It is more and more difficult to fall asleep or stay asleep, we remain in a heightened state of alert, and are unable to relax and enjoy moments of pleasure and joy. We may notice that we are experiencing stomach upsets and intestinal problems and heart palpitations. And you find yourself reaching more and more for pain pills, antacids, and anti-depressants.

When we are living in fear our minds go over and over all the concerns related to our jobs, our marriages, our children, our finances, etc. Our energy is expended in worry and anxiety and we remain focused on our fears instead of looking for solutions.

So while fear can save our lives, if we continue to live in fear, it begins to do the opposite. When we allow ourselves to remain in a fearful mode, we no longer feel empowered or in control of our live.

But while there are many things we cannot change or have control over, we always have the ability to choose how we will respond to what is happening. With that we are empowered. With that we know we can reach out for assistance. With that we know we can put our hand in God’s and trust.

We can choose to remain in fear or we can choose to use fear to propel us toward different answers, different approaches, and creative solutions.

Marlene Anderson, MA, LMHC, NCC

Fear – the greatest stressor of all

Perhaps the greatest stressor in a lot of lives right now is fear.

When we are fearful, we can usually find attached to those fears the following thoughts that begin with what if. . . . .



What if . . . . .

• I lose my job because the company downsizes again

• My unemployment runs out

• My rent goes up

• My utilities go up

• The gas prices keep rising and I can’t get to work

• I have to go into foreclosure

• I can’t send my kids to college

• My car breaks down and I don’t have the money to fix it

• They reject my job application – again

• I can’t get this part time job because I have too many college credits

• I lose everything and I end up on the streets

• I get sick and I don’t have health insurance

• I can’t get that raise

• My parents get sick and I will need to take care of them

I’m sure you could extend this list to fill a notebook. So go ahead, list all your fears. Spend some time listing all the fears that constantly keep you uptight. Read them out loud.

As you read your list, are you aware of the emotional and body response that these thoughts are creating? Have you avoided focusing on any of these fears because you think by ignoring, denying or keeping them out of your awareness, they will go away? 

We don’t want to identify our fears, because then we feel out of control. We also don’t want to let go of our fears because if we let go, what will we have to replace them?

If I admit that my fear borders on terror at times, wouldn’t I be telling myself  that there is nothing I can do nothing about my situation. Therefore I am done for.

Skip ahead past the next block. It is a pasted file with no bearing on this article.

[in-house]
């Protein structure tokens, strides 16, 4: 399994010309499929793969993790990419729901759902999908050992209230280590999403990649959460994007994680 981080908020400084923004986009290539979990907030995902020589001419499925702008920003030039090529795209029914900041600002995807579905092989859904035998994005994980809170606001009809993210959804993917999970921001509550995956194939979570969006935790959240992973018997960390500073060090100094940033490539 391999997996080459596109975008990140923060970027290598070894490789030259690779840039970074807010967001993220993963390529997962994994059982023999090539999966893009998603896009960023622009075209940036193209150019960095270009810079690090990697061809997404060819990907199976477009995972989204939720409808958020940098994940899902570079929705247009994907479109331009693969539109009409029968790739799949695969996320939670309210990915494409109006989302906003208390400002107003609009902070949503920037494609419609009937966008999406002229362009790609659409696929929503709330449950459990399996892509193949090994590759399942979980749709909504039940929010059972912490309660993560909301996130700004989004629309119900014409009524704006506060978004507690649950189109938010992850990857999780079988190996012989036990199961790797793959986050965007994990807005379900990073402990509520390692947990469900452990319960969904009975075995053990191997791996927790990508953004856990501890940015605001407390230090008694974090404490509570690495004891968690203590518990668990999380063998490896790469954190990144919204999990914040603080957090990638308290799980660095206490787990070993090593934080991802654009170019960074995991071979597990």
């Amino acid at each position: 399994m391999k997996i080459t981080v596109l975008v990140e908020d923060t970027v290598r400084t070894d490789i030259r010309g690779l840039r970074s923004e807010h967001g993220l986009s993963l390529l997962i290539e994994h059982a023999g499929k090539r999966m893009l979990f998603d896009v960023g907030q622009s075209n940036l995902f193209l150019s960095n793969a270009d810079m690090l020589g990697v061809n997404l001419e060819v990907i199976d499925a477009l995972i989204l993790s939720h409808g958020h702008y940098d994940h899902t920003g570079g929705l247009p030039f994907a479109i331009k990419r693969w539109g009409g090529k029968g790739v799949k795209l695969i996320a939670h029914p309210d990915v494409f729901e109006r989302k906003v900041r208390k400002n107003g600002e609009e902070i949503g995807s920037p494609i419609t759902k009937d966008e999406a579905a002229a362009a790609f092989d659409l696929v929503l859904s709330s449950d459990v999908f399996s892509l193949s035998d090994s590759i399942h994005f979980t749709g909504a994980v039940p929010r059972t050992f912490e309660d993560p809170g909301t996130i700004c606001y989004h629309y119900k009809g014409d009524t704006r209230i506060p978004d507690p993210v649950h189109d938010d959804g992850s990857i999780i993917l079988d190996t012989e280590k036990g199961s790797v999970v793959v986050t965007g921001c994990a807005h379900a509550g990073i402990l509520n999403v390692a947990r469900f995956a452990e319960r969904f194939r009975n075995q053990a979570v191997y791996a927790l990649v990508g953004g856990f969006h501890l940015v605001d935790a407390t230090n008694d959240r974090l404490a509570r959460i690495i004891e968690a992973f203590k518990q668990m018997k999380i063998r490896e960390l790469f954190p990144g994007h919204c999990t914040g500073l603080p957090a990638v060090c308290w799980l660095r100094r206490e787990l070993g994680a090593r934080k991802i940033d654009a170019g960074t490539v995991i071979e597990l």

When we feel there is nothing we can do about our situations, we end up discouraged, hopeless and utterly depressed.  So we pretend we are not afraid so maybe we can somehow survive our fears.

Fear has a purpose.  When we discover and use that purpose we can resolve problems.  When we don’t confront our fears, they immbolize us. 

Between now and my next blog, identify as many fears as you can.

Marlene Anderson, MA, LMHC, NCC

Developing Partnerships that Work

Starting a New Series!

Starting next week I will be starting a new series of blogs that represent  a new workshop a friend and I are developing for working women, entitled Developing Partnerships. 

As we look at the partnerships we have developed throughout our lifetime and how they impact who we are today, what we do and how we think and react to life, we hope the information will be helpful for anyone who is struggling with life’s challenges today. 

So be sure to catch Monday’s blog which will touch on a subject that is constantly becoming more prevalent in our lives as working women who are trying to keep and maintain their homes while caring for and raising children.  That subject is FEAR!

The fears in our life are real and at times can seem as though we will be flooded by them.  So follow as together we learn ways to combat the fears that only keep us stuck.  

Marlene Anderson, MA, LMHC, NCC


Who’s In Control

It isn’t events that cause us distress – it is how we respond to them. It is the meaning we attach to life.  It’s what we think about and the core beliefs that define who we are in relation to our world. Its what we say to ourselves about our worth and our abilities. 

Stress levels are affected by our personality traits as well as life experiences that shape and mold our responses to life. We make assumptions and interpret the present based on our past. But we can learn new ways to respond.  

Who’s in Control?

When you believe you have power and influence over your life, you will be empowered to problem solve, look for options and make better choices. You will become pro-active. 

If you are trying to control every aspect of your life, you will have difficulty relaxing and letting go. Holding a superhuman image of yourself will only keep you on a treadmill of striving and repeating the same things over and over again even when they don’t work.

When we are empowered, we can be flexible, let go of things that aren’t working, reframe our situations and refocus on those things we can do. We don’t beat ourselves up for perceived failures. We can ask for and accept help from God and others.  

When we are pro-active, we don’t have to prove ourself to ourself or anyone else.  We accept ourselves just as we are – with all our faults, failures, insecurities, fears, anxieties and inabilities.